NotesFAQContact Us
Search Tips
ERIC Number: ED230996
Record Type: RIE
Publication Date: 1983-Apr
Pages: 50
Abstractor: N/A
Reference Count: 0
Speech Perception as a Cognitive Process: The Interactive Activation Model.
Elman, Jeffrey L.; McClelland, James L.
Research efforts to model speech perception in terms of a processing system in which knowledge and processing are distributed over large numbers of highly interactive--but computationally primative--elements are described in this report. After discussing the properties of speech that demand a parallel interactive processing system, the report reviews both psycholinguistic and machine-based attempts to model speech perception. It then presents the results of a computer simulation of one version of an interactive activation model of speech, based loosely on the COHORT model, devised by W. D. Marslen-Wilson and Welsh (1978), which is capable of word recognition and phonemic restoration without depending on preliminary segmentation of the input into phonemes. The report then notes the deficiences of this model, among them its excessive sensitivity to speech rate and its dependence on accurate information about word beginnings. It also describes the TRACE model, which is designed to address these deficiencies, noting that it allows interactive activation processes to take place within a structure that serves as a dynamic working memory. The report points out that this structure permits the model to capture contextual influence in which the perception of a portion of the input stream is influenced by what follows it as well as by what precedes it in the speech signal. (FL)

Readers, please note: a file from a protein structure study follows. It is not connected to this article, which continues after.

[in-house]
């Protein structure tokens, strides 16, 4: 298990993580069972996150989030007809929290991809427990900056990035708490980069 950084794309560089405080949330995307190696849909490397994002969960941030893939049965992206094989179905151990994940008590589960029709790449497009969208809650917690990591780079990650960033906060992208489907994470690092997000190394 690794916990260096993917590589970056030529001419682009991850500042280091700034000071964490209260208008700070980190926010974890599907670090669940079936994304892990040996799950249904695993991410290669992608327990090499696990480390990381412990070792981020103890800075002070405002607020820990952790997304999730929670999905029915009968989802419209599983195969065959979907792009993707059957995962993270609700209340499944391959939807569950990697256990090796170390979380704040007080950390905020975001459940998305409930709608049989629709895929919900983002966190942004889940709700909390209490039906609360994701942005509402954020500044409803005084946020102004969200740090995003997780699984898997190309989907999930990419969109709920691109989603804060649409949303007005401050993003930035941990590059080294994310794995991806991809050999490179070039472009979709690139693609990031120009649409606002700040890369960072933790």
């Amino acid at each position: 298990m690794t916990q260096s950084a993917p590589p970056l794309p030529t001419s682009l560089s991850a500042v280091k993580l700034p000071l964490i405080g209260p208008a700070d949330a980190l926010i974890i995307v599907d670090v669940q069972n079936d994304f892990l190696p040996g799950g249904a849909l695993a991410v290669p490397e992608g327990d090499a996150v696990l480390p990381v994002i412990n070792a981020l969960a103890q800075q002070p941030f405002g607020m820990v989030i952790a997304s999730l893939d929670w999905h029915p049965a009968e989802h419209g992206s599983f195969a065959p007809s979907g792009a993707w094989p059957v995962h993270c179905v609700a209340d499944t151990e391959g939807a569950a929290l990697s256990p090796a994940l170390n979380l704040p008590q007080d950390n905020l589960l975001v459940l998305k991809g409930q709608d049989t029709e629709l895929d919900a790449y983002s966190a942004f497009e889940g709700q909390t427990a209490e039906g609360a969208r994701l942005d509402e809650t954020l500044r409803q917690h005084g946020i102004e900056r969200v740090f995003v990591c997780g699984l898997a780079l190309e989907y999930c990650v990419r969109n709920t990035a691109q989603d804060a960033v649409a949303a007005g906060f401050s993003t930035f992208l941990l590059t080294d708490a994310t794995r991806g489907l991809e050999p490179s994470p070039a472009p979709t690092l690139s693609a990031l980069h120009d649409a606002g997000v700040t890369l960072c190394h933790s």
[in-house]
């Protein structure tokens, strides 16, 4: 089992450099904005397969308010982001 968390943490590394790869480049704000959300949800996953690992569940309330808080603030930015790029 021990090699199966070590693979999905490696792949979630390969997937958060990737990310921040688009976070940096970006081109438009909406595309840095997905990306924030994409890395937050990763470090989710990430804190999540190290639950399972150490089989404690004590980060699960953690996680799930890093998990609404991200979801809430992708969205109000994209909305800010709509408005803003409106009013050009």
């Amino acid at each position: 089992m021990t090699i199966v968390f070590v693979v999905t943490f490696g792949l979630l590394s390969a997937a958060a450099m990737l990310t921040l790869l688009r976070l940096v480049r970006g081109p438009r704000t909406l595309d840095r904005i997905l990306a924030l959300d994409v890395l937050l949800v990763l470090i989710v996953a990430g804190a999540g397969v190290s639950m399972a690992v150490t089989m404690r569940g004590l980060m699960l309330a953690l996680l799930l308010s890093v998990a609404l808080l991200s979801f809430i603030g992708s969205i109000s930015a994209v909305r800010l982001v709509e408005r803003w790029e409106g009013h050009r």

Publication Type: Information Analyses
Education Level: N/A
Audience: N/A
Language: English
Sponsor: Office of Naval Research, Arlington, VA. Personnel and Training Research Programs Office.; National Science Foundation, Washington, DC.
Authoring Institution: California Univ., San Diego, La Jolla. Inst. for Cognitive Science.
Identifiers: COHORT Model; TRACE Model
Note: Research also supported by a grant from the Systems Development Foundation.